If you’ve ever gone trick-or-treating on Halloween, you may be familiar with the Pareto principle. When going door-to-door in search of candy, there definitely wasn’t an equal distribution of candy donations from your neighbors. Some of the homes were likely vacant for the night, some residents may have avoided answering the door, and others might have doled out only a single treat to your growing supply of sugary goods. A few generous neighbors probably contributed the majority of your candy, kindly doling out handfuls of lollipops, full-size chocolate bars, or even small gift bags.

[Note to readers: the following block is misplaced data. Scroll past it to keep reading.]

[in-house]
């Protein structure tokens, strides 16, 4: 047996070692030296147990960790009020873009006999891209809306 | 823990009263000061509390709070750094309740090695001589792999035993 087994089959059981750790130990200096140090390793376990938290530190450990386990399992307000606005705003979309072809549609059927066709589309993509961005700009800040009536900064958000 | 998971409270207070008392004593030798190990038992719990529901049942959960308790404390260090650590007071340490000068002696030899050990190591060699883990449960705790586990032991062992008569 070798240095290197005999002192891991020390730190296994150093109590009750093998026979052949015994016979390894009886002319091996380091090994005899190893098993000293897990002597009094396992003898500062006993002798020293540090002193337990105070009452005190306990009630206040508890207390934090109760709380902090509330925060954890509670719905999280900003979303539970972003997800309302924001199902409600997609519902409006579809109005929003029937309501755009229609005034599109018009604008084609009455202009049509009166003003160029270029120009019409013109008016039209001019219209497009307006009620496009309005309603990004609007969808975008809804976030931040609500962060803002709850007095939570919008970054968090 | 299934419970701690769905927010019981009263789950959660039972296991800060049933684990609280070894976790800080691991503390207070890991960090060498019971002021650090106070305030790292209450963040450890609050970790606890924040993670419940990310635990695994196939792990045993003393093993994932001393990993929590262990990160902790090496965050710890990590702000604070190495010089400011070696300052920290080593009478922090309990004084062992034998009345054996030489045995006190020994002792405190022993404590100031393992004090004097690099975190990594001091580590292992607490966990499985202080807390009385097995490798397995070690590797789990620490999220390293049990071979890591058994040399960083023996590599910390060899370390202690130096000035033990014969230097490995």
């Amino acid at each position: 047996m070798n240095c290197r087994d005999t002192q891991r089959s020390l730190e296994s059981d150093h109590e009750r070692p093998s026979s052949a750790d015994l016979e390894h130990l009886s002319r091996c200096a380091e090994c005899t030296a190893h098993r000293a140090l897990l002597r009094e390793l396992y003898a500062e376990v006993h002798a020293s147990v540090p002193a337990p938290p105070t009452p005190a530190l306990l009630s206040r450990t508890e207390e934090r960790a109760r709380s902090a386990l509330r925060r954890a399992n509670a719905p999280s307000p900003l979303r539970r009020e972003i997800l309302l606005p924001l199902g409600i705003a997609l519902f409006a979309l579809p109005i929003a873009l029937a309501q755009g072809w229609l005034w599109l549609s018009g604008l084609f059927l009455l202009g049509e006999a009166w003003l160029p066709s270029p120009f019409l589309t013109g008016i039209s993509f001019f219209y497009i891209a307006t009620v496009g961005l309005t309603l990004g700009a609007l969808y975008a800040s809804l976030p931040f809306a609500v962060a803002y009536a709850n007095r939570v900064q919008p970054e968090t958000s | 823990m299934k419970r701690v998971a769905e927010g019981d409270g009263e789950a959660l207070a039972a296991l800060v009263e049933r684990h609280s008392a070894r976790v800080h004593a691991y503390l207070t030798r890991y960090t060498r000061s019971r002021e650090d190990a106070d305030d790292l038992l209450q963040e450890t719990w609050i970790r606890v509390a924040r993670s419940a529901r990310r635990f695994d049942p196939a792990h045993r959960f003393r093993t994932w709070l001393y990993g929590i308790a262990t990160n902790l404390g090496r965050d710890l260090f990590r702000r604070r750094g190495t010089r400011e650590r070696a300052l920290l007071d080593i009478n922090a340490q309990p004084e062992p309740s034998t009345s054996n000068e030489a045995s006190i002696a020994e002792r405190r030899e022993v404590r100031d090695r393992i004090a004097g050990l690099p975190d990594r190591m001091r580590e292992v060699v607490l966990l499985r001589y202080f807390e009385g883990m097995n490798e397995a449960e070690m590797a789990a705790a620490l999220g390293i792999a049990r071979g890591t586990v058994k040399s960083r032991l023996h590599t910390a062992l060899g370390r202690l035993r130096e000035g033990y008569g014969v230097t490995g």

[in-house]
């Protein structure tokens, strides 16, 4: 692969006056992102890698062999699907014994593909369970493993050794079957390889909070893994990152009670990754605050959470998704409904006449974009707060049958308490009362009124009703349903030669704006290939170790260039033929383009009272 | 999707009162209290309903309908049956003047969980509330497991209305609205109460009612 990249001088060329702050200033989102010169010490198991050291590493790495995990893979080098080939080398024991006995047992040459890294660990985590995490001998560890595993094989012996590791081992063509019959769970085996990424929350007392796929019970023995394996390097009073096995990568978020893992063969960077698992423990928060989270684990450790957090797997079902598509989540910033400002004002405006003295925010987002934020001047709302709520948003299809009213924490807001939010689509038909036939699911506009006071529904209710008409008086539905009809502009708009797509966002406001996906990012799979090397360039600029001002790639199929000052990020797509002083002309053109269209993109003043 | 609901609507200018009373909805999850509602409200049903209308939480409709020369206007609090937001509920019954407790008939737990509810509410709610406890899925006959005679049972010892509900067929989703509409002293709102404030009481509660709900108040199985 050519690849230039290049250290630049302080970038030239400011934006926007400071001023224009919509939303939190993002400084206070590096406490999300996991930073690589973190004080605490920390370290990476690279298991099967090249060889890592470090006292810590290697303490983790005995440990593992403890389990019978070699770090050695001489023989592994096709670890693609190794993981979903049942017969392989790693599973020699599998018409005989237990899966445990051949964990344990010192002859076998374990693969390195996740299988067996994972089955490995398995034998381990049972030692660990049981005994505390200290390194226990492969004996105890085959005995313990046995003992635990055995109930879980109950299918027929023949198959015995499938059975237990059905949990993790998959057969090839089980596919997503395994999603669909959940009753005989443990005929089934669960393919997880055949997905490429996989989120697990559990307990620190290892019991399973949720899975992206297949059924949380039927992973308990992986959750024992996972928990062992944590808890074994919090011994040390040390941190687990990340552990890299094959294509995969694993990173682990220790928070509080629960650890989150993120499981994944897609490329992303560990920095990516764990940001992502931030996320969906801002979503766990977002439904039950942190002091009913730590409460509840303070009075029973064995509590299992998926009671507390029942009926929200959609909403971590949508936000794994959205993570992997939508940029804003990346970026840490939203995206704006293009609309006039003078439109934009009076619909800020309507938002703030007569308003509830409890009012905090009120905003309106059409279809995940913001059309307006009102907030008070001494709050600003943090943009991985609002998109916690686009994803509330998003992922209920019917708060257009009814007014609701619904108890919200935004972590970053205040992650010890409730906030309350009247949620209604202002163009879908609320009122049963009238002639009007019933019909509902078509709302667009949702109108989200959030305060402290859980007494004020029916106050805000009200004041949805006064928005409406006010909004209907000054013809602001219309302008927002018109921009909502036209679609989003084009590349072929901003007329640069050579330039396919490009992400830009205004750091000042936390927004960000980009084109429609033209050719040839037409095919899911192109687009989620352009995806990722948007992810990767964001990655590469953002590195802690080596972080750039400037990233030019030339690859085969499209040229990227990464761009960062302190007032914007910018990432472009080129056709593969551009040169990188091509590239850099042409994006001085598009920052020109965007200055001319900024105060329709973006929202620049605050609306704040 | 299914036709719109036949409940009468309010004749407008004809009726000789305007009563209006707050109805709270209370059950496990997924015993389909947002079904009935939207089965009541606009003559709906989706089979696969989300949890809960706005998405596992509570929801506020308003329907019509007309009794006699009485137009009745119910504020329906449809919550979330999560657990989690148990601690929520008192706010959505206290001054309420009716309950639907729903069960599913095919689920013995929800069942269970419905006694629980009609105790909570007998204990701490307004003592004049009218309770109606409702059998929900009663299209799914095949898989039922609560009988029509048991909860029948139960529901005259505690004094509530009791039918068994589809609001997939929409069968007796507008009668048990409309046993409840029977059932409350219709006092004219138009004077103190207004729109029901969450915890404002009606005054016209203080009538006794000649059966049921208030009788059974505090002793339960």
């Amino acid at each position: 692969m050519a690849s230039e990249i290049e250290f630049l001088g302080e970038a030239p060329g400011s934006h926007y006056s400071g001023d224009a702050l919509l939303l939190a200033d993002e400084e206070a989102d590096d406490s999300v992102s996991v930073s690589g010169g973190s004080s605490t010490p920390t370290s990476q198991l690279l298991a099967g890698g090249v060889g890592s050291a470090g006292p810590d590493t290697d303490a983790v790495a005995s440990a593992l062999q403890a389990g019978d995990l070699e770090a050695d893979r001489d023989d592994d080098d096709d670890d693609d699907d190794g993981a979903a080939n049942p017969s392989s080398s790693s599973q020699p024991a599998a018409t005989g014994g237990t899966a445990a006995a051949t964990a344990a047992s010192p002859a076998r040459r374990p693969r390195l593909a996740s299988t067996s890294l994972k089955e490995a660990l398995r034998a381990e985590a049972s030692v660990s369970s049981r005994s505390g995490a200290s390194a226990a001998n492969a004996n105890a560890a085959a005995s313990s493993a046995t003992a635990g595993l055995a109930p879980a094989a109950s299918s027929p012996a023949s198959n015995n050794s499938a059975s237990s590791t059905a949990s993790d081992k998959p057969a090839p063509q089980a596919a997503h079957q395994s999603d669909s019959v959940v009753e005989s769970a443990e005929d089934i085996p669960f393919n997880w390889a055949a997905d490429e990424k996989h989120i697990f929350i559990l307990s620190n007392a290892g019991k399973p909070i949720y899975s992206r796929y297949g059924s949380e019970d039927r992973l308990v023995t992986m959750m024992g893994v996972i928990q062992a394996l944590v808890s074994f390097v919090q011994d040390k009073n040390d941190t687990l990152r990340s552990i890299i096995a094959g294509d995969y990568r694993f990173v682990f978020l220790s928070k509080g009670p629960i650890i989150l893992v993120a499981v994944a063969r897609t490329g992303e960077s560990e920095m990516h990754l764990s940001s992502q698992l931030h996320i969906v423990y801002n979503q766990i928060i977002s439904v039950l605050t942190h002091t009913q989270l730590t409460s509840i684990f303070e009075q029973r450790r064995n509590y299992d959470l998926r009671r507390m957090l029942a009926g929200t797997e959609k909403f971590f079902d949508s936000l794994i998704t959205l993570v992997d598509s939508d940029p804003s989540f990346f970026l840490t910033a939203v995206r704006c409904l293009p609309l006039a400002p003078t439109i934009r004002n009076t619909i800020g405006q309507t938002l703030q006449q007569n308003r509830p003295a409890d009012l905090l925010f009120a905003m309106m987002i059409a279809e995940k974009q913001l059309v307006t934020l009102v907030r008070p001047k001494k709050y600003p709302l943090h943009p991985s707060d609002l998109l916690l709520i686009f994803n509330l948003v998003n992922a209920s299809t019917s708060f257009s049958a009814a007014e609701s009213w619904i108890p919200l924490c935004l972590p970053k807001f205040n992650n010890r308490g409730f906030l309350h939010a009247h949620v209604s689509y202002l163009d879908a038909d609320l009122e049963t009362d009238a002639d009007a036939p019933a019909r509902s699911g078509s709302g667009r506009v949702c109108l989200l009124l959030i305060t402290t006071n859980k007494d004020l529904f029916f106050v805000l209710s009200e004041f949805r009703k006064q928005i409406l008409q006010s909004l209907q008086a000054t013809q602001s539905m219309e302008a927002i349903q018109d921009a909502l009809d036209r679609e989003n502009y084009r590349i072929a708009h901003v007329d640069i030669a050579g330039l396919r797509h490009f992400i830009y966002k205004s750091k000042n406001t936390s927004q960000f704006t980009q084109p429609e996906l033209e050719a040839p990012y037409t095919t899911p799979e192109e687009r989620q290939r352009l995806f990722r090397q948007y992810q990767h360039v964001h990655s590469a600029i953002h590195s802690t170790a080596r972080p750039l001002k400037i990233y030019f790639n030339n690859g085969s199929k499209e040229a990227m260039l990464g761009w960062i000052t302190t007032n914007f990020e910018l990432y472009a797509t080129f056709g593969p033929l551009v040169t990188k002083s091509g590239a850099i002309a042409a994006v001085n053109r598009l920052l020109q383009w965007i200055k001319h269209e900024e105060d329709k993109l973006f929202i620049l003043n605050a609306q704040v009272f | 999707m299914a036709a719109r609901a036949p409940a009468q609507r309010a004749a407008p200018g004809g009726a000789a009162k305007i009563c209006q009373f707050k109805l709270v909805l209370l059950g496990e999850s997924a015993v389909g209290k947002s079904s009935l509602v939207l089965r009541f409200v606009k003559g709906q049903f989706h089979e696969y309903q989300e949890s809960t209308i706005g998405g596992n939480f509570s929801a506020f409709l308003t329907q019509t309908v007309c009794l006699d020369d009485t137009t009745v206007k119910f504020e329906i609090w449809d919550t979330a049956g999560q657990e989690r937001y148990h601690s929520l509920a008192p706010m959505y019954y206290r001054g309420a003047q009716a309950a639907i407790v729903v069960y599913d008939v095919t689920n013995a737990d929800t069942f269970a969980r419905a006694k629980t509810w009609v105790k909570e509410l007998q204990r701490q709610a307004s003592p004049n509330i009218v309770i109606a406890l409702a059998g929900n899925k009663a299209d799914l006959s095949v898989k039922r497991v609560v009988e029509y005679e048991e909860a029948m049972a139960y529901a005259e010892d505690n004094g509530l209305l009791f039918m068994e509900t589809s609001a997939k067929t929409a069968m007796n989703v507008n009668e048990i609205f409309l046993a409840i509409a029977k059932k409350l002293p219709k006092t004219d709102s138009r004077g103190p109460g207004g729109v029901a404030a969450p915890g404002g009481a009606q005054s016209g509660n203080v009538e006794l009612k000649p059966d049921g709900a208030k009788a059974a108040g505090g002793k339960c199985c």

The observation that the majority of effects (such as a Halloween candy haul) come from a minority of causes (homeowners) is not only applicable to trick-or-treating but to a wide variety of circumstances including marketing, healthcare, and quality control. As economist and sociologist, Vilfredo Pareto noticed, 20 percent of causes are often responsible for 80 percent of effects or outcomes.1 This ‘80/20 rule’ is most commonly known as the Pareto Principle, or as Joseph. M. Juran has also called it, the law of the ‘vital few and the trivial many.’2 The Pareto principle serves to this day as a useful basis for analysis which can help both individuals and organizations to set priorities and make effective decisions.